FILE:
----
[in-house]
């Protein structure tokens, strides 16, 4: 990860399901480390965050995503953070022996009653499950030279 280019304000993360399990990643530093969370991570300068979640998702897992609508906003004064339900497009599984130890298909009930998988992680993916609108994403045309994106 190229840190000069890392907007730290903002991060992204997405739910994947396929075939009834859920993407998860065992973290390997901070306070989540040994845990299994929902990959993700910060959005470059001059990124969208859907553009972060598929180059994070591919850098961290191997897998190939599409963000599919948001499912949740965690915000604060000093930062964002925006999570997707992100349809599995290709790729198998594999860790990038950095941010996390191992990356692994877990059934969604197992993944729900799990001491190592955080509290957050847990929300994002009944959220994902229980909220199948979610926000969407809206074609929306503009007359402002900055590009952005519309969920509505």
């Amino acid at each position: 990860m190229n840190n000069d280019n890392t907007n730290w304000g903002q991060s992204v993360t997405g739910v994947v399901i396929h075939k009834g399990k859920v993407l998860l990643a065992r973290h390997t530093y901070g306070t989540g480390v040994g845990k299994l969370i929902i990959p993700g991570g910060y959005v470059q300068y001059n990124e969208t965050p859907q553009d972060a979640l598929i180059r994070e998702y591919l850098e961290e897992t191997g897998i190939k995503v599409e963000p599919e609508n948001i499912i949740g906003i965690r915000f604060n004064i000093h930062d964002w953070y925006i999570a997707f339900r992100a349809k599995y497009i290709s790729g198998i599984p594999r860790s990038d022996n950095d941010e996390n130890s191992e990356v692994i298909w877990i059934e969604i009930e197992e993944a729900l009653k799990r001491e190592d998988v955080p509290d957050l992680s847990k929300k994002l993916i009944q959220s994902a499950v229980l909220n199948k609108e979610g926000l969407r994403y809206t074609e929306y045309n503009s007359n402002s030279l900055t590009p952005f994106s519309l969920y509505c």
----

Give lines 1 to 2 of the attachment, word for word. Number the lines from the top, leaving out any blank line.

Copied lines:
[in-house]
């Protein structure tokens, strides 16, 4: 990860399901480390965050995503953070022996009653499950030279 280019304000993360399990990643530093969370991570300068979640998702897992609508906003004064339900497009599984130890298909009930998988992680993916609108994403045309994106 190229840190000069890392907007730290903002991060992204997405739910994947396929075939009834859920993407998860065992973290390997901070306070989540040994845990299994929902990959993700910060959005470059001059990124969208859907553009972060598929180059994070591919850098961290191997897998190939599409963000599919948001499912949740965690915000604060000093930062964002925006999570997707992100349809599995290709790729198998594999860790990038950095941010996390191992990356692994877990059934969604197992993944729900799990001491190592955080509290957050847990929300994002009944959220994902229980909220199948979610926000969407809206074609929306503009007359402002900055590009952005519309969920509505």